This toolkit outlines five basic tasks that are instrumental in building political will and public will for targeted social or public policy change in a way that also produces mutual accountability. These tasks are listed roughly in order, though some repetition and combination is typically necessary. The first two tasks basically entail measurement of system characteristics, while the third and fourth involve persuasion and accountability mechanisms.
Paying attention to all these tasks in a holistic and connected manner improves the chances of success. The Political and Public Will (PPW) approach is generalizable in that its basic methodology can be applied across contexts, but this does not mean that the tools in the toolkit are universal. To the contrary, the PPW approach emphasizes the importance of local conditions, knowledge, and understandings. The analytical tasks must be completed in order to identify which tools will be most useful given the particular set of circumstances.
The PPW approach offers the following innovations: (1) the recognition that all these tasks must be carried out in a coordinated way; (2) the willingness to integrate ideas and tools from a variety of social and behavioral sciences, including political science, communication, psychology, sociology, business, and economics; (3) the recognition of strong context dependence (i.e., places, issues, understandings); (4) an overriding focus on the alignment of problem and solution definitions among stakeholders; and (5) an argument that mutual accountability is more durable if produced through this approach. Mutual accountability falls apart when stakeholders have different expectations and when they fail to see shared interests and interdependence. The PPW approach enhances the likelihood of mutual accountability succeeding by dealing with these underlying risks.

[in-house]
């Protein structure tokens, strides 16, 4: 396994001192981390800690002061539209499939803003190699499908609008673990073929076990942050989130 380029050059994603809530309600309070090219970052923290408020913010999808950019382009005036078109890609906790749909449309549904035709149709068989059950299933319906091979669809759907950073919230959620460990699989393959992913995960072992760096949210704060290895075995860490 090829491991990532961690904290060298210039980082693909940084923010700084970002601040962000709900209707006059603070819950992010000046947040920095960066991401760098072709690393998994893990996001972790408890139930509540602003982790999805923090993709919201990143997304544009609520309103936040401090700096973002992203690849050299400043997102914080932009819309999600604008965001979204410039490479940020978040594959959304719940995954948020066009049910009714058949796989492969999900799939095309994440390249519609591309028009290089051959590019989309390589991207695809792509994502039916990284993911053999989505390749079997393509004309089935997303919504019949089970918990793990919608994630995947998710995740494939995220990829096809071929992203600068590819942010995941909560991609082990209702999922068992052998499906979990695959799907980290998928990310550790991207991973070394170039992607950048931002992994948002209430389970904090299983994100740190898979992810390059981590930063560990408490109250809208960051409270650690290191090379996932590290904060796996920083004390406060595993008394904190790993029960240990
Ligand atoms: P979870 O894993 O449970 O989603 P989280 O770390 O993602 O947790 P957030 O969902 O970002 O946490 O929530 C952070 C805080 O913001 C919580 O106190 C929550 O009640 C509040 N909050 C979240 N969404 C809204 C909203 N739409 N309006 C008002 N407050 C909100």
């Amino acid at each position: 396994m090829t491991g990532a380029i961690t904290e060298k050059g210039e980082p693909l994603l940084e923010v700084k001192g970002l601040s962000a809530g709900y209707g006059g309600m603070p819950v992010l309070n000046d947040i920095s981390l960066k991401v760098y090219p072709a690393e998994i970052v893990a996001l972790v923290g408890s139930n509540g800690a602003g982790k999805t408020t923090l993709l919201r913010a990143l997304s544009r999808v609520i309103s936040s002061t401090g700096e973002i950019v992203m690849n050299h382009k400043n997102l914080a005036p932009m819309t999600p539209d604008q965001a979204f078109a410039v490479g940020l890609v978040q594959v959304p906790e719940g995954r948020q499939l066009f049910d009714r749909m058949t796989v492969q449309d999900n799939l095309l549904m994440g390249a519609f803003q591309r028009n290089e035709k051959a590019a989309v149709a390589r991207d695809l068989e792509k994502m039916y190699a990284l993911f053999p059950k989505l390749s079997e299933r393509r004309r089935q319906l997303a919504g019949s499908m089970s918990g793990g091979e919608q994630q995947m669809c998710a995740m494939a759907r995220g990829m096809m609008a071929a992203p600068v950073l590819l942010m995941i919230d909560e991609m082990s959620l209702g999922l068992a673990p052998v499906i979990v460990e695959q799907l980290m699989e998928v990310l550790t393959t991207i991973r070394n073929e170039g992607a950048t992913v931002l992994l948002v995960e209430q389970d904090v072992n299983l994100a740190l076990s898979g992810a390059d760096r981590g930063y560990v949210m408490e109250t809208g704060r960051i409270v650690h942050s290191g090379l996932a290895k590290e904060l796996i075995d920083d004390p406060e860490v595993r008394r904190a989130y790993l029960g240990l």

The process begins by answering the question: Who needs to be involved in the change effort and subsequently to be held accountable? How these stakeholders view problems and solutions as they relate to the issue area is another focus. The goal is to align these views with evidence-based best practices for dealing with the problem. Ultimately, producing meaningful mutual accountability will be very difficult if the effort does not involve all important stakeholders and does not develop clear, shared goals.